Finding the treasure of Advent is the key to getting into the Christmas spirit. Even with Advent more than half over – or perhaps especially because of it – claiming the time to accept its graces will deepen both the joy and peace Christmas promises. St. John the Baptist, a paramount Advent figure, spent most of his ministry in the wilderness, a place far from the hustle and bustle of city life, “the voice crying in the wilderness: make straight the way of the Lord.” For 40 days and 40 nights before He began His public ministry, Jesus himself went into remote areas and would return there many times. Step one: withdraw from the crowd. This is the opposite of what we are being rushed into, but it is the wisdom of the world’s Savior.
Just when the Gospel is urging us to be still – to retreat from the noise and to get rid of clutter – practically everyone and everything around us is piling it on: eat more, buy more, drive more, hurry more. The pattern is almost a calculated set-up to keep us from getting in touch with ourselves and with the voice of God within our hearts, the invitation to the true Christmas that we did not – and cannot – make, in which God actually comes to us.
To accept the invitation to get into the true spirit of Advent, which is one of reflection, waiting, listening and letting go, is increasingly countercultural. If you even dare to attempt it, you may be plagued by voices guilting you for not doing more when there is so much to be done. Step two: don’t just do something; stand there. Advent is the permission needed to “take five” – or maybe 10 or 20 minutes – from the noise.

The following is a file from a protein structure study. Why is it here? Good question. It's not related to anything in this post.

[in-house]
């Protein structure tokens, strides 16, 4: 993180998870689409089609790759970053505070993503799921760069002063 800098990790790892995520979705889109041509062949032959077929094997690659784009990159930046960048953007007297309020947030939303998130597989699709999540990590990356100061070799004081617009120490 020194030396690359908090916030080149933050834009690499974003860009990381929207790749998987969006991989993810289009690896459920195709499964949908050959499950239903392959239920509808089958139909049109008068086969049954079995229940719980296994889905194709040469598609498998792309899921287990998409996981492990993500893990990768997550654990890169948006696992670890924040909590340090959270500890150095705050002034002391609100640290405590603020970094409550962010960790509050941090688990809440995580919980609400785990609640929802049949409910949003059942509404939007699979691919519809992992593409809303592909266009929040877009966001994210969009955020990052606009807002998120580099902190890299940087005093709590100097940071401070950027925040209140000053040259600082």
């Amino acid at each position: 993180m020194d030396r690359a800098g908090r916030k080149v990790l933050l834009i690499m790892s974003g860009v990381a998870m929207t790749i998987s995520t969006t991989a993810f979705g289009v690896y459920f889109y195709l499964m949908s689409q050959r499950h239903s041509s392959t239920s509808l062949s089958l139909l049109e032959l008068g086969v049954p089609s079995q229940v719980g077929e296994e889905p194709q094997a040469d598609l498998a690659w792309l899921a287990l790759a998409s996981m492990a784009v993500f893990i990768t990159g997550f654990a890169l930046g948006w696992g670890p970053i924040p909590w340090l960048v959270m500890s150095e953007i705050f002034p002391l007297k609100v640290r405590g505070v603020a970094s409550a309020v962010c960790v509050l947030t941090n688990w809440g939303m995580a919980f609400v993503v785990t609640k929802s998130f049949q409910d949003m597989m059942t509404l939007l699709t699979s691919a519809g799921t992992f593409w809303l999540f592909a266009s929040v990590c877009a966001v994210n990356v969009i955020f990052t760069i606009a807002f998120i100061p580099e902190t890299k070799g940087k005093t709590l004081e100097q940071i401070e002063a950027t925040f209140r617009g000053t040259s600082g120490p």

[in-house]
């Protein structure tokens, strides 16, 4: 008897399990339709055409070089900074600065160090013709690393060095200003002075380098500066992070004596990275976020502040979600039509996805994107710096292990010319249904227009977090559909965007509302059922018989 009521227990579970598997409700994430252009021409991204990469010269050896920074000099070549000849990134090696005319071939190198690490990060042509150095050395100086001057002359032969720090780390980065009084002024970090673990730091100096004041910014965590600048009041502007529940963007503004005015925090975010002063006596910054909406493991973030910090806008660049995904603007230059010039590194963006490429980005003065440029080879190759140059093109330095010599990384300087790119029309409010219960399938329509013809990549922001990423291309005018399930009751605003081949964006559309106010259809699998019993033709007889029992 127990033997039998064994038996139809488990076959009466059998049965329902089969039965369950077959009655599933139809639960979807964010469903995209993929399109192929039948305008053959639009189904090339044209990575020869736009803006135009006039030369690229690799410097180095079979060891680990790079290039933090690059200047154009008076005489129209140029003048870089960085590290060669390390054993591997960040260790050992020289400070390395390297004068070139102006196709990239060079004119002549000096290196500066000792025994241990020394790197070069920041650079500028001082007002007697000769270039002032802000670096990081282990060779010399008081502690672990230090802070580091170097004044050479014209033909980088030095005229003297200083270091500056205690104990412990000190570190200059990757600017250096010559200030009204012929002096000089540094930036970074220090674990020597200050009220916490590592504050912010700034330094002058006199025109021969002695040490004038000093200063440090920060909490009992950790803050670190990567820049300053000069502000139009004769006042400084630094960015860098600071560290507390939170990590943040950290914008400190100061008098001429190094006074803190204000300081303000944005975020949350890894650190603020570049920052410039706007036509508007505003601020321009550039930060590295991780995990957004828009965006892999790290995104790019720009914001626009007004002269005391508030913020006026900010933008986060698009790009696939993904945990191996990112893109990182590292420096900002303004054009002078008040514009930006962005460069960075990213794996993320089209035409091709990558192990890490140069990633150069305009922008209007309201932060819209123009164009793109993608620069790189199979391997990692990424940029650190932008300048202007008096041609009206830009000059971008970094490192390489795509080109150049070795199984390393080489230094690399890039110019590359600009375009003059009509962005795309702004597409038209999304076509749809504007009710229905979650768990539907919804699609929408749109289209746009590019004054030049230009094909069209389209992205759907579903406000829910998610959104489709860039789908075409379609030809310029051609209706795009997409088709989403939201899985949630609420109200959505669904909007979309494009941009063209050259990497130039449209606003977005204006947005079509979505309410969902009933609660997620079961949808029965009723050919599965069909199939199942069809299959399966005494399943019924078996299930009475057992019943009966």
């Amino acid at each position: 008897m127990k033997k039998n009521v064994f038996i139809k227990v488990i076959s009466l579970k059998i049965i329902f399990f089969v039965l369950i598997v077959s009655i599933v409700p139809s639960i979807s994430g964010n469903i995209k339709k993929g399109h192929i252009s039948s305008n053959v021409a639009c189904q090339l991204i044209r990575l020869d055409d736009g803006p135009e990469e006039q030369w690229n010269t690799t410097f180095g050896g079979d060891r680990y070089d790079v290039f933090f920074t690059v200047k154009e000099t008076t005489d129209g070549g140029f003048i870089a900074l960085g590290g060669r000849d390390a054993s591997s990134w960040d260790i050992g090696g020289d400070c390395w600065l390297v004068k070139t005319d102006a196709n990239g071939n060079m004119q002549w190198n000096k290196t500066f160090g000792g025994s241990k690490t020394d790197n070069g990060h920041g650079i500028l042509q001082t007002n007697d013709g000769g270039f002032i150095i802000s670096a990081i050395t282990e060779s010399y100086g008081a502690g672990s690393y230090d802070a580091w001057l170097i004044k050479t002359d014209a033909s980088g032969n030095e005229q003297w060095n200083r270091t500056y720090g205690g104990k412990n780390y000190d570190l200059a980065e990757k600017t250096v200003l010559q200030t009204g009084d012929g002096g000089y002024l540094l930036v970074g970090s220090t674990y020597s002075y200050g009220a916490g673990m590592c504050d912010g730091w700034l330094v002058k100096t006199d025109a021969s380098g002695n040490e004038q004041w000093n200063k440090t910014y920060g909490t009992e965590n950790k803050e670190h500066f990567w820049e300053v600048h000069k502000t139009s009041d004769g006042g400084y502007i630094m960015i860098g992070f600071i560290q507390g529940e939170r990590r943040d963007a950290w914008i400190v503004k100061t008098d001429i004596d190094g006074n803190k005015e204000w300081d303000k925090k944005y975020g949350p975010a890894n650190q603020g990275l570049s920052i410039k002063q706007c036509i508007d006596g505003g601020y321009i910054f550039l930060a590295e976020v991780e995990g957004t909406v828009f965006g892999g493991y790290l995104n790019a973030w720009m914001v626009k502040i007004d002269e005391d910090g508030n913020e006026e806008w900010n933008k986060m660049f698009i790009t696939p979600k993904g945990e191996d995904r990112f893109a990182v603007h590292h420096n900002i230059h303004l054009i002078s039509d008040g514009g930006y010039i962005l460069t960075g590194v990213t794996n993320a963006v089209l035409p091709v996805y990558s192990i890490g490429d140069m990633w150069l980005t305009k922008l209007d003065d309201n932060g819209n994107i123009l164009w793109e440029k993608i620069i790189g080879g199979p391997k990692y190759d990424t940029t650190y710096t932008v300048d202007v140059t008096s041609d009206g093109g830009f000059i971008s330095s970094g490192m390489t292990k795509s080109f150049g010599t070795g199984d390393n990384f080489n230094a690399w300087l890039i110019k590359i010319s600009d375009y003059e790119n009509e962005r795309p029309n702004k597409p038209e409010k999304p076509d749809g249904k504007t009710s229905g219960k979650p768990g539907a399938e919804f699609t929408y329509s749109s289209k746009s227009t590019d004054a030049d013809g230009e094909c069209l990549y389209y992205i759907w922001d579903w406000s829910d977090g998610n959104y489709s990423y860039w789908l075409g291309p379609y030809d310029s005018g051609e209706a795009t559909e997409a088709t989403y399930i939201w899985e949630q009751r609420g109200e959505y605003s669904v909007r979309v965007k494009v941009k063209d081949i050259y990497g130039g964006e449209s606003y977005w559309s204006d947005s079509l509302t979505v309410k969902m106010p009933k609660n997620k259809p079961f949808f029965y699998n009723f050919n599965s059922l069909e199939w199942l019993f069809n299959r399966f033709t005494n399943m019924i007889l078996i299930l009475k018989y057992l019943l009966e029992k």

One very active and renowned clergyman relates how he had the pleasure of sharing a plane ride with Mother Teresa who asked him all about his important work. Delighted in her deep and sincere interest he told her about all of his projects, his writings and his talks, which took up a considerable amount of time. Then she sighed and just stopped cold for five minutes that seemed to the priest like an eternity. Finally, she said, “and Father, when do you pray?” Surprised by a question that seemed so easy at first, the priest realized that he could give only one honest answer. He admitted that he was so busy that he found it hard to find time. She responded, “Then you are too busy!”
One can hardly imagine a more active, “busy” person than Mother Teresa. Yet as a follower of the Rule of St. Benedict, she devoted at least one-third of each day to prayer. Being too busy to pray is to be living in the delusion that one can accomplish anything really without taking the time to pray. Or maybe it is not living at all.
What invariably happens during the experience of those who pray is that the prayer puts all the business into a more manageable perspective. What seems so important and indispensable finds a way – almost miraculously at times – to fall into place. Energy levels actually increase along with the ability to deal with what might otherwise be stressful and overwhelming. It is only when we empty ourselves of our illusions of being in control and at the center of a universe around us that we begin to be able to relax in the peace of Christ’s kingship in our lives. Step three: time “lost” in prayer is time gained. Take advantage of it.
Advent is also an excellent time to heed the call of the Lord to empty ourselves of anything that stands between us and Jesus. Whether that is excessive worry, lack of trust in God’s fidelity, resentment for past grievances and other grudges, pride, undeserved feelings of entitlement, judging other people’s motives (which we really cannot know), self-righteousness or even old-fashioned greediness. Jesus always asks His disciples to unburden themselves of their possessions. So it is a time to be charitable, but the real reason for giving generously of our time, talent and treasure is not so much that “the Church” needs it but that we need it for our spiritual growth.